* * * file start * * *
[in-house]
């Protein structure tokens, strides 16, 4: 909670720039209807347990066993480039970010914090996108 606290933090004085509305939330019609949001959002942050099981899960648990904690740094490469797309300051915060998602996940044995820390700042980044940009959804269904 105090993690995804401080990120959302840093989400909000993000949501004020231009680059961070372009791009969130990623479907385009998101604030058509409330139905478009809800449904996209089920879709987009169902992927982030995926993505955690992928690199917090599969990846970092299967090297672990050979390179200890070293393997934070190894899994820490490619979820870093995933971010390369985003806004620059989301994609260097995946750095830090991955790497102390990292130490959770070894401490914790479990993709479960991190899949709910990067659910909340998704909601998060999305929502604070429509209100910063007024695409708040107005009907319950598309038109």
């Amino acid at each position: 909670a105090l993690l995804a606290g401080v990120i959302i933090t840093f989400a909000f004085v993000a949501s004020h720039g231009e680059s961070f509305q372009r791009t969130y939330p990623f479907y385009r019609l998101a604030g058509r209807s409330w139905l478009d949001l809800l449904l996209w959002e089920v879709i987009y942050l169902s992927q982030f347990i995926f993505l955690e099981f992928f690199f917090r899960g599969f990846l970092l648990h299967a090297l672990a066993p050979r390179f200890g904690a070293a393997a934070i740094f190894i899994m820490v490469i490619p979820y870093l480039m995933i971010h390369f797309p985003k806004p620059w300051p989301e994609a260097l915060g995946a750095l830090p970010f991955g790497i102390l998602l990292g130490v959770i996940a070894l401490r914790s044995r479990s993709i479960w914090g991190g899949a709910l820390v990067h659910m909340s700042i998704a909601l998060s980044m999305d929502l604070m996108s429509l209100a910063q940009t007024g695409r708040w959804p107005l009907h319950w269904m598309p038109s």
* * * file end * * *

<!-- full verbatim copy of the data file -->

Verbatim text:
[in-house]
């Protein structure tokens, strides 16, 4: 909670720039209807347990066993480039970010914090996108 606290933090004085509305939330019609949001959002942050099981899960648990904690740094490469797309300051915060998602996940044995820390700042980044940009959804269904 105090993690995804401080990120959302840093989400909000993000949501004020231009680059961070372009791009969130990623479907385009998101604030058509409330139905478009809800449904996209089920879709987009169902992927982030995926993505955690992928690199917090599969990846970092299967090297672990050979390179200890070293393997934070190894899994820490490619979820870093995933971010390369985003806004620059989301994609260097995946750095830090991955790497102390990292130490959770070894401490914790479990993709479960991190899949709910990067659910909340998704909601998060999305929502604070429509209100910063007024695409708040107005009907319950598309038109």
């Amino acid at each position: 909670a105090l993690l995804a606290g401080v990120i959302i933090t840093f989400a909000f004085v993000a949501s004020h720039g231009e680059s961070f509305q372009r791009t969130y939330p990623f479907y385009r019609l998101a604030g058509r209807s409330w139905l478009d949001l809800l449904l996209w959002e089920v879709i987009y942050l169902s992927q982030f347990i995926f993505l955690e099981f992928f690199f917090r899960g599969f990846l970092l648990h299967a090297l672990a066993p050979r390179f200890g904690a070293a393997a934070i740094f190894i899994m820490v490469i490619p979820y870093l480039m995933i971010h390369f797309p985003k806004p620059w300051p989301e994609a260097l915060g995946a750095l830090p970010f991955g790497i102390l998602l990292g130490v959770i996940a070894l401490r914790s044995r479990s993709i479960w914090g991190g899949a709910l820390v990067h659910m909340s700042i998704a909601l998060s980044m999305d929502l604070m996108s429509l209100a910063q940009t007024g695409r708040w959804p107005l009907h319950w269904m598309p038109s």